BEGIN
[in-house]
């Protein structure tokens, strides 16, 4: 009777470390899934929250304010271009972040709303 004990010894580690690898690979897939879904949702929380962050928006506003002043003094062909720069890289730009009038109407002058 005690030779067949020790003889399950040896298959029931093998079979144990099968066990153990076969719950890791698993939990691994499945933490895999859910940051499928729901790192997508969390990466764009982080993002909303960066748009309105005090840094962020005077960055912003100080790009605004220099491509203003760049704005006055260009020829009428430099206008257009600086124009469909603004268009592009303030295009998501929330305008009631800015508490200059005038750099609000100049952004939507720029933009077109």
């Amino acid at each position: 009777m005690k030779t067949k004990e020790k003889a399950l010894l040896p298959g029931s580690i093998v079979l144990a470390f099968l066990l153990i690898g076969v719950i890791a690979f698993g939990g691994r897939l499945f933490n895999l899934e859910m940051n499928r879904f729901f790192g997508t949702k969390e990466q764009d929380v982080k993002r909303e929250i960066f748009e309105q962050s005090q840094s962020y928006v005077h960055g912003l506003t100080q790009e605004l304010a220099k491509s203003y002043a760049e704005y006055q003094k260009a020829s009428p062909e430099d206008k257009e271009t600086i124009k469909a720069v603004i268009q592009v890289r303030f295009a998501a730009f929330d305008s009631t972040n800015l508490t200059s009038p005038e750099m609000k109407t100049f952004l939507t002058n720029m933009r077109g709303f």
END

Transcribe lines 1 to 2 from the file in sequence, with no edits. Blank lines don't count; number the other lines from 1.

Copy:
[in-house]
């Protein structure tokens, strides 16, 4: 009777470390899934929250304010271009972040709303 004990010894580690690898690979897939879904949702929380962050928006506003002043003094062909720069890289730009009038109407002058 005690030779067949020790003889399950040896298959029931093998079979144990099968066990153990076969719950890791698993939990691994499945933490895999859910940051499928729901790192997508969390990466764009982080993002909303960066748009309105005090840094962020005077960055912003100080790009605004220099491509203003760049704005006055260009020829009428430099206008257009600086124009469909603004268009592009303030295009998501929330305008009631800015508490200059005038750099609000100049952004939507720029933009077109």